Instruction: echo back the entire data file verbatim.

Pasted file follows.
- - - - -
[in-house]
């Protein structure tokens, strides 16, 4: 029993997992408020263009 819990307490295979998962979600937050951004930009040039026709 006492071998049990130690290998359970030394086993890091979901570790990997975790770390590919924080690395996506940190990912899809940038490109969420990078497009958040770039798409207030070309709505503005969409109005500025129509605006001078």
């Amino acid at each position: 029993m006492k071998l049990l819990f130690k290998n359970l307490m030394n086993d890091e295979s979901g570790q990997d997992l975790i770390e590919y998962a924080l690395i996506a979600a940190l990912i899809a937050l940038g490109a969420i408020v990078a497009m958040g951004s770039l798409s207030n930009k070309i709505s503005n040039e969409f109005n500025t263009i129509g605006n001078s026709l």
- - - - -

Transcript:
[in-house]
């Protein structure tokens, strides 16, 4: 029993997992408020263009 819990307490295979998962979600937050951004930009040039026709 006492071998049990130690290998359970030394086993890091979901570790990997975790770390590919924080690395996506940190990912899809940038490109969420990078497009958040770039798409207030070309709505503005969409109005500025129509605006001078």
């Amino acid at each position: 029993m006492k071998l049990l819990f130690k290998n359970l307490m030394n086993d890091e295979s979901g570790q990997d997992l975790i770390e590919y998962a924080l690395i996506a979600a940190l990912i899809a937050l940038g490109a969420i408020v990078a497009m958040g951004s770039l798409s207030n930009k070309i709505s503005n040039e969409f109005n500025t263009i129509g605006n001078s026709l």